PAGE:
Shane McAnally Not Backing Down in Dispute with ASCAP

In a press release from Scoop Marketing, top Nashville songwriter, producer, and co-president of Sony’s Monument Records, Shane McAnally, is moving forward in his quest to right a wrong perpetrated by ASCAP, an organization entrusted with protecting songwriters.  In 2016, Shane began his protest against ASCAP’s arbitrary decision to change their distribution methodology after he resigned from ASCAP.  That post-departure decision deprived Shane of substantial monies owed to him – over $1,000,000 – for hit songs which ASCAP to continue to license to radio.  Based on ASCAP’s draconian rules, writers who have an issue with ASCAP’s accountings are not able to audit or bring a claim in a proper court, instead claims must be brought in front of the self-selected Board of Review.  Unable to obtain relief through the Board of Review process imposed by ASCAP on its members, McAnally is appealing to an arbitration panel in hopes of recovering the monies he has been deprived due to ASCAP’s discriminatory and retaliatory behavior.  In doing so, McAnally hopes to prevent ASCAP from continuing to contort its rules to deprive other songwriters of their public performance royalties.

McAnally resigned from ASCAP in 2013 to become a client of Global Music Rights—the upstart PRO started by manager Irving Azoff and former ASCAP executive Randy Grimmett.  Although McAnally wanted to move his catalog of hits from ASCAP to Global Music Rights, ASCAP’s rules prevent the removal of any songs that are subject to a current license that ASCAP has issued. As a result, ASCAP continued to derive substantial benefit from McAnally’s many hit songs, receiving the associated revenue and claiming the affiliated market share.  In the case of radio, ASCAP retained rights to McAnally’s catalog for nearly two-and-a-half years after he left ASCAP. In keeping with the Board of Review’s record of confirming ASCAP’s positions, McAnally’s claim was denied by ASCAP’s self-selected internal Board of Review in 2017.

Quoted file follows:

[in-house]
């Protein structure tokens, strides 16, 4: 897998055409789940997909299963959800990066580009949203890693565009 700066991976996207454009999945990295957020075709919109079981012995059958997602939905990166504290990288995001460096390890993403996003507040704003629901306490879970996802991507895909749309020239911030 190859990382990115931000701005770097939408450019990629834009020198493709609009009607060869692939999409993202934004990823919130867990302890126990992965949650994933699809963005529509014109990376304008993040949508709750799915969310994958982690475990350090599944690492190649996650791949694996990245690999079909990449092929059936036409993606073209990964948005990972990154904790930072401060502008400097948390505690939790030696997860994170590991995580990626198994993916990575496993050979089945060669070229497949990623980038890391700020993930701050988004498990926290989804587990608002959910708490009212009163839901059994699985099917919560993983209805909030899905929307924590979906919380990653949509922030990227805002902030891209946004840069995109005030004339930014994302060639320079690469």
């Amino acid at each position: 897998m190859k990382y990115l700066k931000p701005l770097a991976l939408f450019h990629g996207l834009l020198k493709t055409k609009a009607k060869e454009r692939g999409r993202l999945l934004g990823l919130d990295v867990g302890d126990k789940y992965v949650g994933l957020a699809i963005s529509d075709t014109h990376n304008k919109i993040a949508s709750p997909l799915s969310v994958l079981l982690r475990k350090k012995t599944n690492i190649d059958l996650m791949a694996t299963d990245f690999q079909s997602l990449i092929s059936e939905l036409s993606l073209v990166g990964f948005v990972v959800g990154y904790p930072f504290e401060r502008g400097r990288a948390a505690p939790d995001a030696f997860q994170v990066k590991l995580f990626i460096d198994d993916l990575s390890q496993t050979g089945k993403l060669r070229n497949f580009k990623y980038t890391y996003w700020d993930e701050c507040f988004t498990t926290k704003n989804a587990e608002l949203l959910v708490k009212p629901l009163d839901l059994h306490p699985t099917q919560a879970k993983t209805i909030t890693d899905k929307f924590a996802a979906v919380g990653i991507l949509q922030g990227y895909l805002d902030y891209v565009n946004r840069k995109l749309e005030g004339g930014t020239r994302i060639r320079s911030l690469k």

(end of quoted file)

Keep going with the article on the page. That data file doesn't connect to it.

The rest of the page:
Upon his termination of his agreement with ASCAP, McAnally believes they began to retaliate with an inexplicable delay in rendering statements to him – withholding accountings and payments for over nine months.  When the delayed statements finally arrived, McAnally’s royalties, including royalty payments for current hit songs such as “Take Your Time” co-written and performed by Sam Hunt, dropped precipitously.  Although ASCAP continued to license eight more #1 country radio hits written by McAnally to radio after his departure, all of those hits resulted in a significantly lower payment to McAnally than to any of his ASCAP co-writers for the same songs, in the same period on the same radio stations.   This discriminatory behavior violates ASCAP’s distribution rules and commitment to its writers that it will treat all writers equally.  ASCAP did not apply the same distribution methodology to writers who resigned from ASCAP but did not attempt to remove their catalog from ASCAP.

Since ASCAP does not allow members to audit or to challenge them in court, the only outlet for McAnally to protest this unjustified loss of income was the ASCAP Board of Review, a self-serving forum that has ruled against writers in favor of ASCAP 40 out of 42 times since 1960.   In comparing payments that he received to those of his co-writers from ASCAP for performances of their co-written works on radio, Michael Baum, President of McAnally’s publishing company, SMACKSongs, says,